Responses to comments
1) First off, I agree that it can be a very dangerous precedent to try and figure out the exact moment at which torture is acceptable, because of Prof. Waldron's great point about the danger of underemployed professional torture artists sitting around. However, his answer still seemed elusive to me because he characterized the hypothetical as a corrupt question. Why corrupt? Because he felt like it was unfair that he should be forced to consider extreme circumstances which might push him to accept extreme interrogation techniques (which, incidentally, seemed like something Prof. Yoo was not even pushing for. This slight of hand that so many want to perform, wherein they assume that reservist guards at Abu Gharib were reading internal Office of Legal Council memoranda on international conventions so as to know what they could get away with is beyond absurd, especially in the absence of any proof whatsoever. I am reminded of a South Park episode, where a troupe of underground Gnomes is sure that if step one is stealing clothes, step three will be profit. They just have not yet figured out what step two will be, though they are sure that when they figure that out, steps one and three will be seamlessly connected. But I digress . . .). As Prof. Yoo kept trying to point out, though, we have been attacked already. He pointed out REAL terrorists who had been arrested from whom the United States has acquired real information.
2) The memory that WE HAVE BEEN ATTACKED by international Al Queda should be an answer to the comment that there is no ''morality in all this madness.'' One cannot say the Geneva Convention will never apply. It applies in all conventional wars which served as the mental model for the drafters of the Geneva Convention. However, this situation is different. It is a more extreme version of the conflict that so often arose between rebel groups and entrenched governments in the 1980's, for which (as Prof. Yoo pointed out), President Reagan actively refused to allow expansion of the Geneva Convention. Here is a very simple point of morality: our elected officials are responsible for keeping the nation intact, even if it means infringing on what otherwise would be the rights of those terrorists who have vowed to kill Americans and have already perpetrated many devastating attacks. If this were a criminal law exam, the answer would be easy. All Al Queda members are part of a conspiracy to kill, which has been solidified as criminal by multiple overt attacks. Unless members disavow the conspiracy, they should be considered part of the effort. I am honestly surprised that so many find this, albeit extreme hypothetical, a cause for moral alarm. Even Prof. Waldron gave up the point, saying that in his ideal solution, after letting terrorists execute a massive attack against American soldiers, we would carry moral responsibility for our choices. He was right to point out that the terrorists would be infinitely more subject to damnation, but there is a moral choice in doing what one can to stop harm from occurring.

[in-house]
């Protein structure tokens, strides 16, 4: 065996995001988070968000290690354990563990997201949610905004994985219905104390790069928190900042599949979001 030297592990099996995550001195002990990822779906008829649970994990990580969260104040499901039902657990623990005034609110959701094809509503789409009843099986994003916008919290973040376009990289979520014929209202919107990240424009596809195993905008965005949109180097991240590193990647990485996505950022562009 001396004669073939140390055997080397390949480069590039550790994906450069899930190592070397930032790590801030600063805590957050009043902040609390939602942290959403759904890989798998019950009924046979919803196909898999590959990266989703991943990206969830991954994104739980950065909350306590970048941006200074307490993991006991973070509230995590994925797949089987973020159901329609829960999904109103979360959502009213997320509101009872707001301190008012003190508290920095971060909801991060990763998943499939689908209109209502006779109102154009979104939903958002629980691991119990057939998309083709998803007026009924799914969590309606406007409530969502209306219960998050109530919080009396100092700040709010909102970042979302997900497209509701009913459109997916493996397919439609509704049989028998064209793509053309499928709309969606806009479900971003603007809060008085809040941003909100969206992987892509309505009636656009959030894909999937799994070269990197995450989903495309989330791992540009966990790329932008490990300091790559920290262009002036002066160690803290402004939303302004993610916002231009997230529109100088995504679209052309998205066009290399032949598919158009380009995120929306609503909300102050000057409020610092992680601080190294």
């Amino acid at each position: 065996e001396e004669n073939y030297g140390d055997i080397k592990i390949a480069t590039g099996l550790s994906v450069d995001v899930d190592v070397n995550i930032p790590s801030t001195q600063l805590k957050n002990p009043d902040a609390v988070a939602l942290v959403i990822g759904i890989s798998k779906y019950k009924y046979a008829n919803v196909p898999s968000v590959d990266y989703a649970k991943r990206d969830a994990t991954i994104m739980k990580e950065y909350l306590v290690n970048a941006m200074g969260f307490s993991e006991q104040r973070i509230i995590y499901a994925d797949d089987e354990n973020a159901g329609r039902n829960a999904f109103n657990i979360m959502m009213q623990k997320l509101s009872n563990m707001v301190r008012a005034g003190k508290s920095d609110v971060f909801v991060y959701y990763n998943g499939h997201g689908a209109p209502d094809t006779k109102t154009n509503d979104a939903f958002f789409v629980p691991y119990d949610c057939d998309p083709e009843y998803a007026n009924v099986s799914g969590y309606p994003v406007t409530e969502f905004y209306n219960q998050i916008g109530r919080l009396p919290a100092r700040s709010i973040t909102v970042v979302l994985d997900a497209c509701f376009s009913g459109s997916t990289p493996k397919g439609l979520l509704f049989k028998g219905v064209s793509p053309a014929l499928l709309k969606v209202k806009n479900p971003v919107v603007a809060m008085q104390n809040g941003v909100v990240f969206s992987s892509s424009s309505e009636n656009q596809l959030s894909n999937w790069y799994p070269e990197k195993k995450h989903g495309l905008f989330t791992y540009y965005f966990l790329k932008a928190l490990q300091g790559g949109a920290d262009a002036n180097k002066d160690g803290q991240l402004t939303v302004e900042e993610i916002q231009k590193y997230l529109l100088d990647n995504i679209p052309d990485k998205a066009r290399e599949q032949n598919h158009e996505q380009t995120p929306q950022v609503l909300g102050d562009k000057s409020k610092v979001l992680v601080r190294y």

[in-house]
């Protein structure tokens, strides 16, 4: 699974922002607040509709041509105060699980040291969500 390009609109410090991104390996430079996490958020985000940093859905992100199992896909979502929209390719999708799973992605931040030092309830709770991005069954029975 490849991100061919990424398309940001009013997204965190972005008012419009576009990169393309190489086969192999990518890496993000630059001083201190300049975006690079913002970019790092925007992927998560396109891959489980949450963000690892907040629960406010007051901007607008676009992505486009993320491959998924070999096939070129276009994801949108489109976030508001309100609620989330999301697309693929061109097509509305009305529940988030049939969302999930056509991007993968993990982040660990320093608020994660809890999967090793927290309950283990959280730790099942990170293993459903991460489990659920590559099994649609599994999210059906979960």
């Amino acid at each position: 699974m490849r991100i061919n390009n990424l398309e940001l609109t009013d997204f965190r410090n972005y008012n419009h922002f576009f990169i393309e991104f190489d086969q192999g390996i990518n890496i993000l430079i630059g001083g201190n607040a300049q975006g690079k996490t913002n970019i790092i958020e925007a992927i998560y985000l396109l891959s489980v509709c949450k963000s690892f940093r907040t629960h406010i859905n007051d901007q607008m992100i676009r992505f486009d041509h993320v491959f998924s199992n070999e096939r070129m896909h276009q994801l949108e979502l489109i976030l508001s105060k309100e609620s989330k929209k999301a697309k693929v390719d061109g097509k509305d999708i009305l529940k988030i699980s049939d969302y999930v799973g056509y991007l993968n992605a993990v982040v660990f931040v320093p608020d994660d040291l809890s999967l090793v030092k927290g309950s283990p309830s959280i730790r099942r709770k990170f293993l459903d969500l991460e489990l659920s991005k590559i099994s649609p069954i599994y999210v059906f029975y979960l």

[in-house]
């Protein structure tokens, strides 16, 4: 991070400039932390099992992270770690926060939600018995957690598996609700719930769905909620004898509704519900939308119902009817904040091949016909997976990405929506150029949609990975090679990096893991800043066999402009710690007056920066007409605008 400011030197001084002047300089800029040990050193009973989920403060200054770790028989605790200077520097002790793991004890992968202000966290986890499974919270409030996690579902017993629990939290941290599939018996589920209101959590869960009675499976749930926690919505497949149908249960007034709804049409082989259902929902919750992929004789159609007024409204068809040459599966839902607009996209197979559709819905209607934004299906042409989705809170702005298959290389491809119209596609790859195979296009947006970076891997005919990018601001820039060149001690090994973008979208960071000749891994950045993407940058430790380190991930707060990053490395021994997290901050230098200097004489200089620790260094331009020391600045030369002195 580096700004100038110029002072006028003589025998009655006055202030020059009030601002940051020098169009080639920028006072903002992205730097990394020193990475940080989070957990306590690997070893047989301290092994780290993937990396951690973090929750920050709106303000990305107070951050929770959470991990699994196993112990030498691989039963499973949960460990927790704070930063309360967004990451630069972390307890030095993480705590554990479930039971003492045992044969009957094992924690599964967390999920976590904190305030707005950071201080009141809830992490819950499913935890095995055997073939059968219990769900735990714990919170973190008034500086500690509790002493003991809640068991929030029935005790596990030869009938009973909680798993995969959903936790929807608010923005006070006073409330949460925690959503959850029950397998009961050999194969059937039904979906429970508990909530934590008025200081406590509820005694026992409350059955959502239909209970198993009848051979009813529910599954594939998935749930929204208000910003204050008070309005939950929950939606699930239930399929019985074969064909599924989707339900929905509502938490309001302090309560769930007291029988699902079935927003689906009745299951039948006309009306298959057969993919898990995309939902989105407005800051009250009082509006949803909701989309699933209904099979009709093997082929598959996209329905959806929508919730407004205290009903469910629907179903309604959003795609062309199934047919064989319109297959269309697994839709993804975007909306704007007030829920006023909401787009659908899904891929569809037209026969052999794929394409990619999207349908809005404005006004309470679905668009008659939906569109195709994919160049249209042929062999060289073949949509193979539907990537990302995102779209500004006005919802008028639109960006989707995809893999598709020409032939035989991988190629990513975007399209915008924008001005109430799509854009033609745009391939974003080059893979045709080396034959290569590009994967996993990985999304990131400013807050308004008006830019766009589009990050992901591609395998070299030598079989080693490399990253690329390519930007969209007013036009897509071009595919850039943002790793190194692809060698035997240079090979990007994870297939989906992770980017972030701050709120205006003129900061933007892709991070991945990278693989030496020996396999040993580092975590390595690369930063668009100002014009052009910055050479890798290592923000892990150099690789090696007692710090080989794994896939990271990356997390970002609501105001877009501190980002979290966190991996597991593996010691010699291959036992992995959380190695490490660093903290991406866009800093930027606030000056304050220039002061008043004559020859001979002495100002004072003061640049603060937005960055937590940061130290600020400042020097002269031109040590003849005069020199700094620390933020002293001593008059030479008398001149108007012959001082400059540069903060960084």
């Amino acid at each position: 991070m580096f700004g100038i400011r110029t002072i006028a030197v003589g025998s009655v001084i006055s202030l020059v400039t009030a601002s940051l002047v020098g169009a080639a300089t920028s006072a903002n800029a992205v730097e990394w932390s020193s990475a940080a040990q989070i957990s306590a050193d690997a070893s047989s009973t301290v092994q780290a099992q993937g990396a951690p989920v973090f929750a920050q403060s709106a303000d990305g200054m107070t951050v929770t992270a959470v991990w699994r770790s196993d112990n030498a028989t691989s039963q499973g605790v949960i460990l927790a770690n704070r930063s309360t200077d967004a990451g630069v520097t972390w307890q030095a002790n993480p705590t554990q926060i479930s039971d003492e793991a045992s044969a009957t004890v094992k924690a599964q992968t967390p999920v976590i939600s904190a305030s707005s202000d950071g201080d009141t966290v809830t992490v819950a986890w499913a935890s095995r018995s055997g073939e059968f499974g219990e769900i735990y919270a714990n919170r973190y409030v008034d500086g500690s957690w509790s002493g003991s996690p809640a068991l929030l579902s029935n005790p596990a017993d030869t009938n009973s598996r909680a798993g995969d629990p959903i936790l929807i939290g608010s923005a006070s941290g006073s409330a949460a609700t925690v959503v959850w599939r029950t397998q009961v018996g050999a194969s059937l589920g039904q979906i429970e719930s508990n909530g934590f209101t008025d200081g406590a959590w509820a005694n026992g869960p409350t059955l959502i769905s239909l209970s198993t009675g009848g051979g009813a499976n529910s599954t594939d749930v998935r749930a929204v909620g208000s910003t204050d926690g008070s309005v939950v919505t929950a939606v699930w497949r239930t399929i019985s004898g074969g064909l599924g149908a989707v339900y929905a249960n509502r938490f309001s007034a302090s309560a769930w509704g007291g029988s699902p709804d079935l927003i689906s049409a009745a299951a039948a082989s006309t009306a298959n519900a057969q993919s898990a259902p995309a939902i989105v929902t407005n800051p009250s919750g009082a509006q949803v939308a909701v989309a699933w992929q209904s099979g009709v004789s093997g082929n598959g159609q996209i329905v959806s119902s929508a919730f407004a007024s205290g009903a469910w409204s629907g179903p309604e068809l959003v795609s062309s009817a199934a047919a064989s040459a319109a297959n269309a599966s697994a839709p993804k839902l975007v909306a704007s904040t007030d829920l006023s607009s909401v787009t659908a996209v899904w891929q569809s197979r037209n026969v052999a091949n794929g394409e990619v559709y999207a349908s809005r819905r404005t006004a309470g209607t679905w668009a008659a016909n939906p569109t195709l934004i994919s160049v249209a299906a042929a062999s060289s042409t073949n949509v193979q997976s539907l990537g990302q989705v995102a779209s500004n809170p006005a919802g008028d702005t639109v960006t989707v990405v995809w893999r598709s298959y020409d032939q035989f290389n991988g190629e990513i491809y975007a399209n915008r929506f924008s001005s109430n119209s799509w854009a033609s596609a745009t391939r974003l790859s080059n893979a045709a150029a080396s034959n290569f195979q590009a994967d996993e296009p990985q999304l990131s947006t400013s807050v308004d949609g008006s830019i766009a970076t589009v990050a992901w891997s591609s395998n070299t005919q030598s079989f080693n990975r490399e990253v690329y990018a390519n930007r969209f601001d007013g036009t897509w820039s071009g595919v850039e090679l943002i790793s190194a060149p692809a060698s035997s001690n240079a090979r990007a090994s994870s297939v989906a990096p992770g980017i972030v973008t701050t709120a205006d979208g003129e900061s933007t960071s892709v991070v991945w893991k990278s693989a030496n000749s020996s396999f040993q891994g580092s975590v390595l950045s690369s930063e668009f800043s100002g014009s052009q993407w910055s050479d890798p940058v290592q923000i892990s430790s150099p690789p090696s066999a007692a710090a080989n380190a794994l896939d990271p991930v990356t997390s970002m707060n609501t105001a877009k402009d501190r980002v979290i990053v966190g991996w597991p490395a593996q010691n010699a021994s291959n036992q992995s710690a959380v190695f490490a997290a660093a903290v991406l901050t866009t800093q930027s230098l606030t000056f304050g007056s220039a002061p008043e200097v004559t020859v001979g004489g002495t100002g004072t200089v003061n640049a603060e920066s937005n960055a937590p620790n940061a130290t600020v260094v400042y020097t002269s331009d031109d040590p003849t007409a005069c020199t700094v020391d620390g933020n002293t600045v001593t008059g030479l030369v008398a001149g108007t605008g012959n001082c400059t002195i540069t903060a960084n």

3) I will let you figure out for yourself the static moral quality of the tax debate. As Louis Armstrong said when asked to explain Jazz, ''Man, if you gotta ask, you'll never know. ''
4) In response to Anderson's comment, I think the issue of whether criminal liability could attach to an executive order to torture in these situations is complicated. For many such complicated points of international law, the international legal order relies on public opinion as its primary enforcement device. The theory is that since most treaties can never be enforced using state sponsored force, the most effective enforcement tool is public opinion. The corollary to this, though, is that if public opinion does not consider an executive action under a treaty a violation, then it is not worthy of enforcement, since mobilization of shame is the weakest international enforcement tool available. Prof. Waldron thinks the torture MEMO (again, not Abu Gharib), has brought internal and external shame to our country. If he is right, then we have been punished, and it would show a real harm to the policy (though perhaps not one which overcomes its benefits, and perhaps also a harm fueled largely by disingenuous opponents of the administration). However, I believe the world is filled with a lot of Senator Schumers, all of whom at some level agree with the need to at least contemplate more-aggressive means of information extraction if the ticking bomb was in their home town.